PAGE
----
We are all aware that data is everywhere – especially throughout a marketing campaign. We have the opportunity to allow for data-driven marketing to influence every facet of our campaign from the goals, objectives and strategies to optimizations and reporting.
Storytelling has always been known to have the power to engage users. But what we failed to realize along the way is that it can also be a powerful way to teach organizations more about their customers.
Contrary to popular belief, I actually know that I don’t know everything. That’s the first step to realizing you need a higher power in marketing. That higher power? Research. Research findings are like the marketing gods handing you a how-to guide for reaching your target audience.
Developing a marketing strategy is vital for any business. It keeps your team aligned and working toward the same objectives. Without one, your marketing is likely to be ineffective and inefficient.
Over the past few months, I’ve read multiple articles and have actively participated in the buzz surrounding research, analytics and data-driven results regarding advertising and marketing campaigns.
Let’s start with the facts. According to Google adults spend an average of 141 minutes a day using mobile devices (cell phones and/or tablets). Of those seeking services 89% will use their mobile device to find service providers.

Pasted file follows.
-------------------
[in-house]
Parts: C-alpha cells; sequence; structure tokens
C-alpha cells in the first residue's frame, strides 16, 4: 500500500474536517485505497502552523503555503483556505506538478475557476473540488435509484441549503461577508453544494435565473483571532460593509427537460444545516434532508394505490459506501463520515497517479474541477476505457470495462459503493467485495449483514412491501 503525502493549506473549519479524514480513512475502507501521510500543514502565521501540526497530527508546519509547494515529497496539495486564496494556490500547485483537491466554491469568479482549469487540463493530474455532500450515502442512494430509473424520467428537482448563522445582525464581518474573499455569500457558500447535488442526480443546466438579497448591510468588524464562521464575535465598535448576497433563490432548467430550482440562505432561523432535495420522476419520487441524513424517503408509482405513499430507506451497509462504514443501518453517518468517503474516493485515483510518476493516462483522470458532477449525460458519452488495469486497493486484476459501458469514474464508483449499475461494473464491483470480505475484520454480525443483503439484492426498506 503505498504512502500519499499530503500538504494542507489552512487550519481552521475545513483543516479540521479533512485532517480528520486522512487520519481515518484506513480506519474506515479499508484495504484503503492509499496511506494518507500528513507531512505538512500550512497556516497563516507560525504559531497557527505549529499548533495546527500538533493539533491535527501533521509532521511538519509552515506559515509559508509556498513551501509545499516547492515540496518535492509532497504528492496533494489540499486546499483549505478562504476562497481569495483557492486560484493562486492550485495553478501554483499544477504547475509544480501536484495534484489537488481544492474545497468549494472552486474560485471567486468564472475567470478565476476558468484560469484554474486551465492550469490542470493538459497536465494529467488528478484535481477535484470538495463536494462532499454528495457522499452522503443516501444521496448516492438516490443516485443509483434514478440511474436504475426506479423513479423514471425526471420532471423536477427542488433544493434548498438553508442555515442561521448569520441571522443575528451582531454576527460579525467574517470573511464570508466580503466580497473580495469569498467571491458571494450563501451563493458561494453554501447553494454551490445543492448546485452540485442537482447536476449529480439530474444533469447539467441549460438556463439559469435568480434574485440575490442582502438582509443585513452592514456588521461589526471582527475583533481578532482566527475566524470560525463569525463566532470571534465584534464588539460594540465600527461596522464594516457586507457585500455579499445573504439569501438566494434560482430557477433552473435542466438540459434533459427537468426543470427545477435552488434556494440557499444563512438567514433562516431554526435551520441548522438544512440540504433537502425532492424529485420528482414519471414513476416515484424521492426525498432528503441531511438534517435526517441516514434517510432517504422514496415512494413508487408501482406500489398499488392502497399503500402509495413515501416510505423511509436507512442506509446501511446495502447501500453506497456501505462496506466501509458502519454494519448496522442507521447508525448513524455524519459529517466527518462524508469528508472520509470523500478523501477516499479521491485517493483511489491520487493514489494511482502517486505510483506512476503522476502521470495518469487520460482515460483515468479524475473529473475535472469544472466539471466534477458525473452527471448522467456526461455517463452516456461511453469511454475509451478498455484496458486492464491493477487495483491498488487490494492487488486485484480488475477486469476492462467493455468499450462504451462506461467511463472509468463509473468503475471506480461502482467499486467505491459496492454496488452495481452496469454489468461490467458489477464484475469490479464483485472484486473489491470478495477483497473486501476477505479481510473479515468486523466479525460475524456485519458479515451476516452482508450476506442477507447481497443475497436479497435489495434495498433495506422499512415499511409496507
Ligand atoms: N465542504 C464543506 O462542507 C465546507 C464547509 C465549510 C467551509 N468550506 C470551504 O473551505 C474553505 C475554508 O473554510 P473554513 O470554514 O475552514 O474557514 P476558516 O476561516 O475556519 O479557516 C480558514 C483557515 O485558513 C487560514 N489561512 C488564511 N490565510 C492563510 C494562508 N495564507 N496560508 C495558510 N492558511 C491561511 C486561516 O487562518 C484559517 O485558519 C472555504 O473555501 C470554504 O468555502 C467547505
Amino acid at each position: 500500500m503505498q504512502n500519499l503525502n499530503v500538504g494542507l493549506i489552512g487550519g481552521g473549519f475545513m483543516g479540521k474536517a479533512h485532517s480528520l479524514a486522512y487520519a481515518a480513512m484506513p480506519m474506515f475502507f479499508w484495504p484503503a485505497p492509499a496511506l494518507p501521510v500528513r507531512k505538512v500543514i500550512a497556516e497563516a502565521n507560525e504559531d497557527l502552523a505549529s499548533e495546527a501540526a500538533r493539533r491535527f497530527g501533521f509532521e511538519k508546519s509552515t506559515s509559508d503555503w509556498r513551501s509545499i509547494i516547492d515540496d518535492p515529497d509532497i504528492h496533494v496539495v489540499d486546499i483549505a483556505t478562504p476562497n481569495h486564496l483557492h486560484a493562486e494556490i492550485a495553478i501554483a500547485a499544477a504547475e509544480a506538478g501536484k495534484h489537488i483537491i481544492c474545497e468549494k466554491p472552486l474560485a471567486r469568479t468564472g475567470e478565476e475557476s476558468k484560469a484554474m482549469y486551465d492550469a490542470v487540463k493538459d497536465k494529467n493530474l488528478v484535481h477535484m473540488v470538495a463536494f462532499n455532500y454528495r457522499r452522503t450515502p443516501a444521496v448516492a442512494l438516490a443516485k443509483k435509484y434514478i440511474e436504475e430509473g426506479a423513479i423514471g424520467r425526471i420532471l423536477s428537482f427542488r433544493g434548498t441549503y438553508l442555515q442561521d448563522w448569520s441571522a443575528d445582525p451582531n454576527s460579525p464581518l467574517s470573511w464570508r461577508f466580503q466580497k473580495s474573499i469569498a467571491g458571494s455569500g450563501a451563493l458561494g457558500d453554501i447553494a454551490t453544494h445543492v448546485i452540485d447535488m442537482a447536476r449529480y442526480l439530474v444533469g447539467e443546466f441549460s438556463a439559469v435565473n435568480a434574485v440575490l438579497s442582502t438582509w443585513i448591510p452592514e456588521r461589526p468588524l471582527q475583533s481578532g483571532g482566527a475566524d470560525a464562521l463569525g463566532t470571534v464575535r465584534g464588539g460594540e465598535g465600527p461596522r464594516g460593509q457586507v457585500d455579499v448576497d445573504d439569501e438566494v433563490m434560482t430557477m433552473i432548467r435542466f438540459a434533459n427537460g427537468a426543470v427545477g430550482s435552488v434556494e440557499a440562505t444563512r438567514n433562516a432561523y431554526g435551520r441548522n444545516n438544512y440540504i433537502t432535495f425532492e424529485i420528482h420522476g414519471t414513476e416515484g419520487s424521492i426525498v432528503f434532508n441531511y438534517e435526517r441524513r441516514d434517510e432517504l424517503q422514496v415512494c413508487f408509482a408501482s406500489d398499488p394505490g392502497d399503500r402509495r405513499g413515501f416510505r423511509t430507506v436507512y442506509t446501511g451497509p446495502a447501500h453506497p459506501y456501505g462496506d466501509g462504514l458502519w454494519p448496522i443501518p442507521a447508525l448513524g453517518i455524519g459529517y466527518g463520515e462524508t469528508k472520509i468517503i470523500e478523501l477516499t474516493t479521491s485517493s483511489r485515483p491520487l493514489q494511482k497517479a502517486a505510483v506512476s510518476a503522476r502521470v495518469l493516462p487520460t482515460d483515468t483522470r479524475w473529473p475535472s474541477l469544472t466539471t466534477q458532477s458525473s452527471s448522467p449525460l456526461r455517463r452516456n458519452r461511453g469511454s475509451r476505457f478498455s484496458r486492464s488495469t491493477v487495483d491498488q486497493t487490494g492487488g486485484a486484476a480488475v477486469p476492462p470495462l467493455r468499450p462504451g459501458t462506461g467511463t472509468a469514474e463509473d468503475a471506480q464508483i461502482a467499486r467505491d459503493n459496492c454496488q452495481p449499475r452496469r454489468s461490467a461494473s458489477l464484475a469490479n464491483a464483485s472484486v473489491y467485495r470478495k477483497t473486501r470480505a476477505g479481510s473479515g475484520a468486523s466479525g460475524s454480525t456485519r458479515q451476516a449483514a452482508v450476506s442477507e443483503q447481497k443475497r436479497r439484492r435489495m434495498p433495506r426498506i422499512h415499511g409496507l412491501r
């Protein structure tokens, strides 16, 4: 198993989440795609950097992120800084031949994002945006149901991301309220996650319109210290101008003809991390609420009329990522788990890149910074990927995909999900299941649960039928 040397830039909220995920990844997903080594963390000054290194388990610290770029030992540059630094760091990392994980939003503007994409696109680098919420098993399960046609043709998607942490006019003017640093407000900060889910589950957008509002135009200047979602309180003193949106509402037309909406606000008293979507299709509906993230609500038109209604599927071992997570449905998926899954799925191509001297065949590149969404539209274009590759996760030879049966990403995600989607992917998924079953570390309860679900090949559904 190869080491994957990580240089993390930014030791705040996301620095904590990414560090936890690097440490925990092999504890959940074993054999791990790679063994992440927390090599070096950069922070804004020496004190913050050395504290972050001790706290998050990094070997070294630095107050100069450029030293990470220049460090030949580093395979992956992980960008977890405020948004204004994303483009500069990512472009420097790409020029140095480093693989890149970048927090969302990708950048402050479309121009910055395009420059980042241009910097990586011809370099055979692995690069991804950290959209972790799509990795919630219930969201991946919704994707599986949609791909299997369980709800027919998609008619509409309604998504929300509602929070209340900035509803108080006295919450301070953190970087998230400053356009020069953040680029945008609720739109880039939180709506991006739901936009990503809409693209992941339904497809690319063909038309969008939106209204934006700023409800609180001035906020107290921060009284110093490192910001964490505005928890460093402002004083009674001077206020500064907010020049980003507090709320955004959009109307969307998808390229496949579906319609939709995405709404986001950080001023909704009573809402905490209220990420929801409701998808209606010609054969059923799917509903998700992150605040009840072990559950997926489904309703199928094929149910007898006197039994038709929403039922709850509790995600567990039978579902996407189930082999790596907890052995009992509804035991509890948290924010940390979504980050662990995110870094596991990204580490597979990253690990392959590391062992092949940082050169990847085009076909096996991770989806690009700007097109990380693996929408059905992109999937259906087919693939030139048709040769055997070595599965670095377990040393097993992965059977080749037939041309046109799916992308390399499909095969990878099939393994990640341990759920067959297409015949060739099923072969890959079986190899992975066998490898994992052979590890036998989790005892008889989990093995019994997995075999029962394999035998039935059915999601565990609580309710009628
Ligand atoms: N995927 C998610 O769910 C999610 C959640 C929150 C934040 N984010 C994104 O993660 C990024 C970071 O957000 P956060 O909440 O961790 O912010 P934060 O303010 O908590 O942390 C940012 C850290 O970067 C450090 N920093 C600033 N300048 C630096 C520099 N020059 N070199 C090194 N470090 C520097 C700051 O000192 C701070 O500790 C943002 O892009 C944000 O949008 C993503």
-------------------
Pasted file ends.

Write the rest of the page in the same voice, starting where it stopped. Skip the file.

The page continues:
I believe in firsts. First to market. First to break a story. First time to do something. It’s good to be first. During this week of Super Bowl hoopla, I’d like recognize the first commercial to launch a marketing and advertising phenomenon: Apple’s 1984.
You've probably heard of the "4 Ps", but have you heard of the "4 Rs"? If you can deliver the right message to the right person at the right time on the right device, you will be rewarded with a sale. Before recent advancements in data collection, most marketing strategies were based more on intuition than information. And if we did have information, it was probably more along the lines of simple demographic information like age and income.
Target demographics are fundamental to the marketing world. Know the age, gender and locale of the intended recipient of the message and you're in the ballpark, right? Actually, you're in the universe, but probably not even in the same city as the ballpark.
How are you measuring the effectiveness of your marketing efforts? Most companies tend to default to sales numbers. However, that type of measurement alone gives you very little data about what is driving those sales, how and where you can find more of them, and which type of customer is the most profitable.